Blood samples (10 mL) were taken from each cow by jugular vein puncture using tubes (Vacuette, Germany) containing potassium-EDTA (K3EDTA, 1.8 g/L of blood) as an anticoagulant. Blood samples were centrifuged at 1800×g at 4 °C for 15 min, and the supernatant was immediately transported to the Veterinary Centre of WULS for the analysis of blood plasma metabolites (BHBA and NEFA).

Chemical analysis

The basic parameters of milk: fat, protein, and casein contents, were determined by automated infrared analysis using a Milkoscan FT 120 analyser (Foss Electric, Hillerød, Denmark).

The level of BHBA and NEFA was determined using a Biochemical analyser BS800M (PZ Cormay, Warsaw, Poland).

Fatty acid methylation was performed according to the trans-esterification method EN ISO 5509 [61]. Individual fatty acids were identified in crude fat using an Agilent 7890A GC (Agilent, Waldbronn, Germany) according to Puppel et al. [53]. Each peak was identified using pure methyl ester standards: FAME Mix RM–6, Lot LB 68242; Supelco 37 Comp. FAME Mix, Lot LB 68887; Methyl linoleate, Lot 094 K1497; CLA Conjugated (9Z, 11E), Lot BCBV3726 (Supelco, Bellefonte, PA, USA).

Statistical analysis

The data obtained were statistically analysed using the IBM SPSS 23.0 package [62]. The distribution of the milk chemical composition and selected fatty acids were checked using the Shapiro-Wilk test. ANOVA analysis was used to establish the influence of the lactation phase on milk chemical composition and the level of selected fatty acids. The changes in concentration of selected fatty acids in regard to BHBA blood level and lactation stage were established by multivariate analysis.

The following statistical model was used:

$$ \mathrm{Y}=\upmu +{\mathrm{A}}_{\mathrm{i}}+{\mathrm{B}}_{\mathrm{j}}+{\left(\mathrm{AxB}\right)}_{\mathrm{i}\mathrm{j}}+{\mathrm{e}}_{\mathrm{i}\mathrm{j}\mathrm{k}} $$

where μ – mean, Ai – day in lactation, Bj– BHBA concentration, AxB – interaction between day in lactation and BHBA concentration, eij– random error. Only the interactions between factors whose influence was statistically significant (P ≤ 0.01 or P ≤ 0.05) were considered. The level of significance was determined after performing preliminary statistical analyses.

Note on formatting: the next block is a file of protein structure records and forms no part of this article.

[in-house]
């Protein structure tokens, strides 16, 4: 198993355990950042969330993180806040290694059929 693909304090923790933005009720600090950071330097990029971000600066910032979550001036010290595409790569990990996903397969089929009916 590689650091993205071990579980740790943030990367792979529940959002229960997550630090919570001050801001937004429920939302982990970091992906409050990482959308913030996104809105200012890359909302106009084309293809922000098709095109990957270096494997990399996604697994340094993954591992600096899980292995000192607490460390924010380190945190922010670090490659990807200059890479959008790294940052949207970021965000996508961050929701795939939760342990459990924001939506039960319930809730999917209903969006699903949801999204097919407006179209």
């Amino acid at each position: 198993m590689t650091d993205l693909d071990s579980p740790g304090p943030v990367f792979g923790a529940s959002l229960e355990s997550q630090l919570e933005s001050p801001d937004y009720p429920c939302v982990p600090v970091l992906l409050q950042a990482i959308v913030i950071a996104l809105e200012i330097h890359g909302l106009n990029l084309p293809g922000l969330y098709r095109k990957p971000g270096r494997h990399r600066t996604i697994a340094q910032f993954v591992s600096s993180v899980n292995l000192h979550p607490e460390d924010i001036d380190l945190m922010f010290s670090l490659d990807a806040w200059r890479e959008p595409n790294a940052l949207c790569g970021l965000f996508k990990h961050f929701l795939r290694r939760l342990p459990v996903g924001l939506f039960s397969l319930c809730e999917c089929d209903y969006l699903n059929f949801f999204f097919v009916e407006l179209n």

Pearson correlation quantifies the degree of linear relationship between two variables x and y, and has been used to describe correlation between: casein, protein, fat, LA, CLA9, CLA10, BHB and NEFA.

Availability of data and materials

All data generated or analyzed during the study are included in this published article. The datasets used and/or analyzed in the current study are available from the corresponding author on reasonable request.

Abbreviations

BHBA:

β-hydroxybutyric acid

CLA10:

C18:2 trans-10 cis-12

CLA9:

C18:2 cis-9 trans-11

LA:

C18:2 n-6

NEFA:

Nonesterified fatty acids

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Acknowledgments

Not applicable.

Funding

Financial support for this study was obtained from the project NN 311 55 8840 entitled “Relationship between concentration of bioactive substances in milk during standard lactation and blood biochemical parameters of high yielding Polish Holstein-Friesian cows” provided by the National Science Centre. The funding body was represented by one of the Authors (BK), who has lifelong specific competence in the present research field and participated to the investigation, project administration, supervision and validation. In particular, the funding body patronized the study.

Author information

KP- Conceptualization, Data curation, Formal analysis, Investigation, Methodology, Project administration, Writing – original draft, Writing – review & editing, MG- Roles Conceptualization, Investigation, Methodology, Writing – original draft, Writing – review & editing, PS- Formal analysis, GG- Writing – original draft, JS- Formal analysis, MK-S- Formal analysis, MB- Formal analysis, TP- Formal analysis, AK- Formal analysis, BK- Investigation, Project administration, Supervision, Validation. All authors read and approved the final manuscript.

Correspondence to Kamila Puppel.

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The experimental procedures were carried out according to the regulations of the Polish Council on Animal Care and were approved by the Warsaw University of Life Sciences Care Committee.

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The authors declare that they have no competing interests.

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Puppel, K., Gołębiewski, M., Solarczyk, P. et al. The relationship between plasma β-hydroxybutyric acid and conjugated linoleic acid in milk as a biomarker for early diagnosis of ketosis in postpartum Polish Holstein-Friesian cows. BMC Vet Res 15, 367 (2019) doi:10.1186/s12917-019-2131-2

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Keywords

  • Cow
  • β-Hydroxybutyric acid
  • Conjugated linoleic acid
  • Ketosis
  • Milk